I’m presently delivering a session at the Canadian University Press conference and apologize for the briefness of the post.
Today York University asked Ontario’s Minister of Labour to conduct a forced supervised vote on the university’s latest offer to CUPE.
I don’t need to repeat a lot of what is already out there. In short, the offer from York is fair and union members will have to decide if they want to go for more.
The normal economics of labour disputes do not exist here. The TAs and contract faculty are not actually losing money on the picket line; they are merely deferring their income until they return to work. (In comparison, salaried workers do lose wages and this typically results in them taking a reasonable offer because there is a cost in not doing so.)
CUPE has responded to the forced vote by, once again, issuing over-the-top statements that ultimately hurt their standing in public opinion.
Calling the vote a “charade with the Ministry of Labour” does not reflect well on an union that consists of individuals with high levels of education. To say it’s “insulting” doesn’t help either.
It is not a charade, nor is it insulting to the average member of a union to have the ability to democratically express their opinion on a contract offer. The secret ballot is one of the most cherished fundamentals in a democratic society and should be cherished, by extension, in an organization that claims to be democratic in nature.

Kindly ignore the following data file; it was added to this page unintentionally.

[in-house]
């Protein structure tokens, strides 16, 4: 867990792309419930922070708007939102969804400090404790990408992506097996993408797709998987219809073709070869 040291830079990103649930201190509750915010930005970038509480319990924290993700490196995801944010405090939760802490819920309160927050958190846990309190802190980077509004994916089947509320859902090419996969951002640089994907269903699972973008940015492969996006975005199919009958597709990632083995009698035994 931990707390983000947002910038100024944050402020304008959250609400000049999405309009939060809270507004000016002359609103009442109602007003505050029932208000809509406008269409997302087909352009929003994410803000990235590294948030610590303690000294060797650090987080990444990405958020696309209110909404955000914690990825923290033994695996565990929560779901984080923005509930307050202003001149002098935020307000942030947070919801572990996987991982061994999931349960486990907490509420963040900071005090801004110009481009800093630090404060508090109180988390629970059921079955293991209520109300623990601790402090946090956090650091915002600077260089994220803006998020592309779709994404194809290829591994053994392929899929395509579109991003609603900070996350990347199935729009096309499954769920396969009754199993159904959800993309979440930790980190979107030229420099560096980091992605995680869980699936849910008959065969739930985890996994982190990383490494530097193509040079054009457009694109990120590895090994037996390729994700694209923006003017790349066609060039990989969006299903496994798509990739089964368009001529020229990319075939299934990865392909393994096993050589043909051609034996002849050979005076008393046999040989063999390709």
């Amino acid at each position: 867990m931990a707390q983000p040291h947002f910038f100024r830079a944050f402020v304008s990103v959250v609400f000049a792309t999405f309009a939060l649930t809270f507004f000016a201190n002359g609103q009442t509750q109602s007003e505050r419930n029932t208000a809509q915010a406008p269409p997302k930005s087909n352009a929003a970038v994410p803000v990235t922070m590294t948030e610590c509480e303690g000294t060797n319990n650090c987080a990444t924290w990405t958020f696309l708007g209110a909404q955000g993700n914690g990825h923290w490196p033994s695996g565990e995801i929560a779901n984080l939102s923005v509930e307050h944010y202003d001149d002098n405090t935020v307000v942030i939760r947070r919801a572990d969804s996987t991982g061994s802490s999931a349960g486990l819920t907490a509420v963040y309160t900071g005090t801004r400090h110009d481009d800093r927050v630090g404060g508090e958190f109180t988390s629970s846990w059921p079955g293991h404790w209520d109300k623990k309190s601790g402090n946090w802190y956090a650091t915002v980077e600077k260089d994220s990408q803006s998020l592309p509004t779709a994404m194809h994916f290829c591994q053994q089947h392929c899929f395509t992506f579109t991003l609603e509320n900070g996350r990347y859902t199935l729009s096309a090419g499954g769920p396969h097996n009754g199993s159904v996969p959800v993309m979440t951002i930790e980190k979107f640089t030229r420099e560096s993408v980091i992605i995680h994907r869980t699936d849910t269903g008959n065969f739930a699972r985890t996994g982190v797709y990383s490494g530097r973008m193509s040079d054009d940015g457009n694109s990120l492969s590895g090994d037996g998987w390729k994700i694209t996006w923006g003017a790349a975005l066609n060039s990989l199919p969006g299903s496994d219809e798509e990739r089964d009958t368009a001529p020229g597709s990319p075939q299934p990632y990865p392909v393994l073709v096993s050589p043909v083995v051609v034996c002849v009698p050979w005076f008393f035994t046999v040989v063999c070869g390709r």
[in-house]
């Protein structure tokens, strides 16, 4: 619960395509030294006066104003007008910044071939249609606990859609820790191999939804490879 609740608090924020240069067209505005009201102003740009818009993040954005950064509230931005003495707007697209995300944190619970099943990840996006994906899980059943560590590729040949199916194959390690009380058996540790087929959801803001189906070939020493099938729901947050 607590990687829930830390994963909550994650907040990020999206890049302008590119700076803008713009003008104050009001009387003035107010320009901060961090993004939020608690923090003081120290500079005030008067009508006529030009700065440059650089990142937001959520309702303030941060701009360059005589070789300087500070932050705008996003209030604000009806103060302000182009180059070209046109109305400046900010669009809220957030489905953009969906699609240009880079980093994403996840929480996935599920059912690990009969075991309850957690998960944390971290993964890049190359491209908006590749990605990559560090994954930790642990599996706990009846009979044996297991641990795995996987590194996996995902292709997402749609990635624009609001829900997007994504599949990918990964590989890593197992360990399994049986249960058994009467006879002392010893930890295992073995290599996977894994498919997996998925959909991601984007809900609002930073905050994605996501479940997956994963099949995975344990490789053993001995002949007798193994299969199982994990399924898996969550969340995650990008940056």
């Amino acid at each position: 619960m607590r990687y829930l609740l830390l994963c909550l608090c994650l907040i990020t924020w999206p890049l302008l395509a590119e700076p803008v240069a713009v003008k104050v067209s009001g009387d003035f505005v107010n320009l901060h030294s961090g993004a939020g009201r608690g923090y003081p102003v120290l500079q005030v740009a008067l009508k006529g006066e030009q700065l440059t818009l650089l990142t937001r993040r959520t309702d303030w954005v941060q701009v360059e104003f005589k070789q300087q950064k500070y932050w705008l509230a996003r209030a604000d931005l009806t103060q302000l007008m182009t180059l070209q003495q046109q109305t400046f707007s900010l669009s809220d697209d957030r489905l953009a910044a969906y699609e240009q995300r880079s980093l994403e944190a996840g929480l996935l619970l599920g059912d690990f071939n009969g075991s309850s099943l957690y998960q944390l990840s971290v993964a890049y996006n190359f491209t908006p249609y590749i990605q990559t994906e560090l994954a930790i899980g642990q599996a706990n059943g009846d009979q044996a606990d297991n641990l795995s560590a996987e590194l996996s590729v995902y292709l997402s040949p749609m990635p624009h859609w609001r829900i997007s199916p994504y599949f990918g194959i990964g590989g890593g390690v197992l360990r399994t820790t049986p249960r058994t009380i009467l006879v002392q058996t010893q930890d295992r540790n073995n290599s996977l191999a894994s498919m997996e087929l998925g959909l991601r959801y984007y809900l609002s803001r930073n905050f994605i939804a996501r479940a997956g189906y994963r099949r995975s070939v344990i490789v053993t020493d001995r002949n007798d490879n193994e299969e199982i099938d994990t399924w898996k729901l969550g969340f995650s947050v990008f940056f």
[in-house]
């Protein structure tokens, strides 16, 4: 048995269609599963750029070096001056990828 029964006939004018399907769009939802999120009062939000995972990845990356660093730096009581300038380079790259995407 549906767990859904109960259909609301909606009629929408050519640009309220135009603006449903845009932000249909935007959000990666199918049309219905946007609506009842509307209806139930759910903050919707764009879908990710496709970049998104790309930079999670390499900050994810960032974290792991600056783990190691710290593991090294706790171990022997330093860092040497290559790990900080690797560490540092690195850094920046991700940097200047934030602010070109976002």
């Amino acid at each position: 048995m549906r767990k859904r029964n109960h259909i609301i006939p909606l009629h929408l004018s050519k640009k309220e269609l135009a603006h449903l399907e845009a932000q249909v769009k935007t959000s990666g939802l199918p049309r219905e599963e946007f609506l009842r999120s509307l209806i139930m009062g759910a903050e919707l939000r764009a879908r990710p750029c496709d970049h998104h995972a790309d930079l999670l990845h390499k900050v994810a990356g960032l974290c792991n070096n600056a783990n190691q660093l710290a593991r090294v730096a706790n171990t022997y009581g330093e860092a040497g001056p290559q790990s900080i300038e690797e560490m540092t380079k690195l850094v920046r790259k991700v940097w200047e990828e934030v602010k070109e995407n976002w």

I’m hard-pressed to see how a process which will, finally, give everyone involved an accurate assessment of where CUPE 3903 members stand is a charade.
Is it insulting to the union leadership? Yes, it is. So what? The union leadership doesn’t like not having control over the method in which their members get to express their opinion. Having people pack a hall and face the peer pressure of supporting the union leadership is what they prefer. Who can blame them? Any group in power wishes to control the circumstances to their advantage.
This problem exists wherever there is power. Why do you think Prime Minister Harper broke his own fixed-election-date law?
This supervised voted is going to answer a lot of questions. One that I have is how much does the McGuinty government really care about York students?
The ball is now in McGuinty’s court. His Minister of Labour should be working this weekend and pay whatever overtime expenses are necessary in order to announce details of the vote Monday morning and to conduct it early next week.